Mr. Calderon has not continued to dedicate his pencil to such dramatic or pathetic themes as some he recently treated; he now seems to have primarily sought to gratify his artistic sense in courtly pageantry of historic costume or pleasant aspects of nature and the brightest beauty and expression of womanhood. But for mellow, glowing harmony of rich colour he was never seen to so great advantage as in his principal work this year, entitled "Her Most High, Noble, and Puissant Grace." It must be admitted, also, that the subject of this picture is a very pretty fancy. It represents a child-queen or princess of the fourteenth or fifteenth century walking in stately procession, her coronet on her head—perhaps just crowned—along the tapestried stone hall or corridor of a castle, or may be a church aisle, her white and-gold embroidered train borne by handsome maids of honour, with the conical or homed head-dresses of the period, followed by gaily-attired courtiers, male and female, stalwart warriors, and grave State functionaries. Grouped round steps towards which she advances, and at which are posted heralds proclaiming her aproach, are other Court attendants, including an aged senator-like Sire, a young noble, and a page-boy, with the arms of the family to om he belongs embroidered on his breast. It is pleasant to see the grave yet frightened look of her small Majesty, whilst her adult subjects know not how to bow sufficiently low to her little Highness — the contrasts affording a graceful commentary on the vanity of human distinctions. Though, probably, not intended to represent any particular incident, yet marriage contracts as well as such semblance of reigning at a very tender age were not unfrequent ceremonies about the period of, say, our Richard II.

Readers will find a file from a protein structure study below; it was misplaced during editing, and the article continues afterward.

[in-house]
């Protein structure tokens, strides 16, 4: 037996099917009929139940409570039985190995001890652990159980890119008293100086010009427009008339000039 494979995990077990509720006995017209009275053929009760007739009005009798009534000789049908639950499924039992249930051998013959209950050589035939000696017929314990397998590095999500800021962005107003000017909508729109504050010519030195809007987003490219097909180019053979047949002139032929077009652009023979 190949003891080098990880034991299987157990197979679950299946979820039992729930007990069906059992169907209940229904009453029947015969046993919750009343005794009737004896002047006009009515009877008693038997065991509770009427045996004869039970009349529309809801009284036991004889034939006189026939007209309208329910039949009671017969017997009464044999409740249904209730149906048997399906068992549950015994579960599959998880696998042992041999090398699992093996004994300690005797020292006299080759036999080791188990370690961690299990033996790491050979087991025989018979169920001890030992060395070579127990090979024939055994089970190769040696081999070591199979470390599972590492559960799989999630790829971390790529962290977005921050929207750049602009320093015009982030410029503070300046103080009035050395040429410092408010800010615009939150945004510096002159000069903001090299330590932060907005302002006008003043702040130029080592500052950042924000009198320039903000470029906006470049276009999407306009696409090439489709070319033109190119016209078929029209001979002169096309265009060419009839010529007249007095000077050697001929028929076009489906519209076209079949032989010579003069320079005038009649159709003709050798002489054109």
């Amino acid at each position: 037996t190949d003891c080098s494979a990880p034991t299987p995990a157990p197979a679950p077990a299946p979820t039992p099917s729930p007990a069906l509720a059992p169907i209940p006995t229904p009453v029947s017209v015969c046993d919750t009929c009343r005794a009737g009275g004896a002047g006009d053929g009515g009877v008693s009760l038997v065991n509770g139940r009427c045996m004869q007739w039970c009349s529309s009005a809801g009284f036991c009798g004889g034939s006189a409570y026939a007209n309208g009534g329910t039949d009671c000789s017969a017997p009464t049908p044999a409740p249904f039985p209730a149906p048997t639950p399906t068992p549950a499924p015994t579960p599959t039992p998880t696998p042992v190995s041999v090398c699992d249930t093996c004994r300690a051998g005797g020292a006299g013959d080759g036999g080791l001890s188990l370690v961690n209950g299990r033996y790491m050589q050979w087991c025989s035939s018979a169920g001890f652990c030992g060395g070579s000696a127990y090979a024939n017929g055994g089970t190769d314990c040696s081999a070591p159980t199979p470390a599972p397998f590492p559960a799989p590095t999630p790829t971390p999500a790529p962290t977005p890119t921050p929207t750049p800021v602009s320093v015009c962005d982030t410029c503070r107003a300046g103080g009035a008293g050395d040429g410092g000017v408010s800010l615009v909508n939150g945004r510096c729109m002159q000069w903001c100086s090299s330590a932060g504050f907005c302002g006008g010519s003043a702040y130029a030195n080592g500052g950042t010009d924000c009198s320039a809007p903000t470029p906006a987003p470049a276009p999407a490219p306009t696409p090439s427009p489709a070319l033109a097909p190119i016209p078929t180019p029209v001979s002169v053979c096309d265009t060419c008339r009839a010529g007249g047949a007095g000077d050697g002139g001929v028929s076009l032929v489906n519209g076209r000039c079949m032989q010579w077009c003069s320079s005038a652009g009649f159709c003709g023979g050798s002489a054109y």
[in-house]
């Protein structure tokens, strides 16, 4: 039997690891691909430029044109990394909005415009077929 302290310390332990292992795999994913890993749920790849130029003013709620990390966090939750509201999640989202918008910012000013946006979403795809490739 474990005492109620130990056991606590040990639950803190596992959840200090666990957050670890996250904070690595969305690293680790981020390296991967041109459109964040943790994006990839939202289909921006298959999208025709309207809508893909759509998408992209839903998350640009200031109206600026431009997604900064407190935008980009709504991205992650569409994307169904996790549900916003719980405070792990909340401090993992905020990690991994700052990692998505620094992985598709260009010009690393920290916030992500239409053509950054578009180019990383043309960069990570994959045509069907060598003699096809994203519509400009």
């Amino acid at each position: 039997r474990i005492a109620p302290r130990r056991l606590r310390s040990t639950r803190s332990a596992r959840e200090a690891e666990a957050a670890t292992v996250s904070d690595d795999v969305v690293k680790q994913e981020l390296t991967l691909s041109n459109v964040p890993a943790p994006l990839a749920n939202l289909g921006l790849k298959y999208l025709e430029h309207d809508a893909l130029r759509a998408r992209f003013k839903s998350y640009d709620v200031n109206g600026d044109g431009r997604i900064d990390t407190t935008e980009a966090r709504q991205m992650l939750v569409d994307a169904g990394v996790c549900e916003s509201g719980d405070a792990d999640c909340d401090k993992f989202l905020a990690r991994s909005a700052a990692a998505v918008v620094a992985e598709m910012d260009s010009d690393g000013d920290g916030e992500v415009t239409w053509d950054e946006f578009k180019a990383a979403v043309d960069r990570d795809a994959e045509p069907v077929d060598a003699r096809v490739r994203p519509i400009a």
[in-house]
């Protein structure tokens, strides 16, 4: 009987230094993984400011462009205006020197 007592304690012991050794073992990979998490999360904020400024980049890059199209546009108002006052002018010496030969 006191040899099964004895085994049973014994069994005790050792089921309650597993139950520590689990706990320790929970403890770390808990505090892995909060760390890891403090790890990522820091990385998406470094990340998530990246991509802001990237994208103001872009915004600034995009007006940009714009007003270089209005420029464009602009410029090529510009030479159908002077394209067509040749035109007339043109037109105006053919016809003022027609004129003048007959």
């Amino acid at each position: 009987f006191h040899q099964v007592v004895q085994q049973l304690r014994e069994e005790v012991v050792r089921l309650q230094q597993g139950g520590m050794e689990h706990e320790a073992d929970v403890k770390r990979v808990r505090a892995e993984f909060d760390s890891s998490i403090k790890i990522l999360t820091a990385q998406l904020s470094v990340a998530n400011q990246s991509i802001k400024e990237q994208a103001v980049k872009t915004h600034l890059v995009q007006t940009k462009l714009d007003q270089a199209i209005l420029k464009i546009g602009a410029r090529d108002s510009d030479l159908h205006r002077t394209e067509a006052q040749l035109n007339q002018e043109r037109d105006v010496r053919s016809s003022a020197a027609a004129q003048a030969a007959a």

Singularly fresh and full of open-air brilliancy is the same artist's picture of a party of pretty blanchisseuses, in the white caps of Poitou, chatting and laughing as they rinse, and rub, and wring in a pleasant poplar-fringed stream, into which from the margin some of them kneel in quaint three-sided boxes. A third picture represents a Pyreneean peasant driving home turkeys.

Bibliography

“Exhibition at the Royal Academy.” The Illustrated London News. 48 (12 May 1866): 474. Hathi Diigital Library Trust version of a copy in the University of Chicago Library. Web. 6 January 2016.


Last modified 28 October 2014